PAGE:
Glossary of trust termsAppointor
means the person who has the power to remove a trustee and appoint a new one. Although you have a choice whether to appoint an appointor to your trust, you should consider the benefit of having one to cater for situations such as the death or insolvency of a trustee. The appointor may be the settlor, an existing trustee, a named beneficiary or any other third party.Beneficiaries
have the right to trust income or other trust property. Their entitlement is dependent on the terms of the trust — they may have a fixed entitlement or the trustee may make decisions in relation to their entitlement.Eligible beneficiaries
are defined by their relationship to the named beneficiaries. The Cleardocs discretionary trust deed's schedule contains a long and all-encompassing list of 'classes or eligible beneficiaries'. In a discretionary (family) trust, the trustee may distribute at its discretion trust income or other trust property either to named beneficiaries or eligible beneficiaries.Income unit
is a type of unit in a non-fixed unit trust. Income unit holders may, at the trustee's absolute discretion, receive distributions of trust income. The rights, rules and restrictions attaching to income units are described in the unit trust deed.Ordinary unit
is a type of unit in a unit trust. Ordinary unit holders have rights to income and capital distributions in proportion to their unit holdings.Settlor
means the person who gives the assets to the trustee to hold them for the benefit of the trust's beneficiaries on the terms and conditions set out in the trust deed. The settlor executes the trust deed and then, generally, has no further involvement in the trust.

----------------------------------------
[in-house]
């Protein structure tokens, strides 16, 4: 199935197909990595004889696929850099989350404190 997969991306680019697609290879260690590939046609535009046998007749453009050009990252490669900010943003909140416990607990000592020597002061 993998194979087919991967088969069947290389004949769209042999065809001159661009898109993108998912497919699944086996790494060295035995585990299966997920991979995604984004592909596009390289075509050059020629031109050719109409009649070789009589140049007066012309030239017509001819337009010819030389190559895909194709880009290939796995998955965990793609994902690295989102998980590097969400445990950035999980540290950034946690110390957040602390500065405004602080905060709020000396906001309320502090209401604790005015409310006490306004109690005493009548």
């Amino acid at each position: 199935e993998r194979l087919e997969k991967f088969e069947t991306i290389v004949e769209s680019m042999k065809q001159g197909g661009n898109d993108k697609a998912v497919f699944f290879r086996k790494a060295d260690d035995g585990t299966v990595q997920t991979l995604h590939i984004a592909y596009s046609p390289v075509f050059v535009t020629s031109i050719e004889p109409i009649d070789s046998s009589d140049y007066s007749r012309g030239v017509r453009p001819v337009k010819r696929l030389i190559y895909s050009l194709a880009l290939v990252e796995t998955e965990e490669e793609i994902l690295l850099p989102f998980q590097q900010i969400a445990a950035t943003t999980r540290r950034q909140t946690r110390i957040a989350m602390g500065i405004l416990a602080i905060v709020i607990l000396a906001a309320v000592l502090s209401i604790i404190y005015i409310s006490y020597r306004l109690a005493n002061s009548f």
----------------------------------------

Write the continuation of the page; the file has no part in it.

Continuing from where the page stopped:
Maddocks advises that the settlor of a discretionary trust must be an independent person. A settlor will often be a family friend or a solicitor or an accountant who will not be a beneficiary or a trustee.Spouse
includes a person living with the second person as his or her spouse on a permanent and bona fide domestic basis even though they are not legally married.Trustee
means the person(s) or company who has all the powers to conduct the trust and manage the assets of the trust including distribution of trust income or other trust property. The powers must be exercised in accordance with the provisions of the trust deed. The trustee has a position of trust or responsibility for the benefit of the beneficiaries.
Under Cleardocs trusts, you may have up to 3 people as trustee or else, one company as trustee. In a discretionary (family) trust, the trustees are usually Mum & Dad (or a company in which Mum and Dad are the directors and shareholders).Unit holder
means a person who is registered as a unit holder of an ordinary unit or an income unit at the relevant time, either separately or jointly.Unit
means a unit in the unit trust. Rights to income, rules and restrictions attach to units and are described in the unit trust deed.Vesting date
is the date defined in the trust deed when the trust ends. The standard vesting date is 80 years from the commencement of the trust.Setup a trust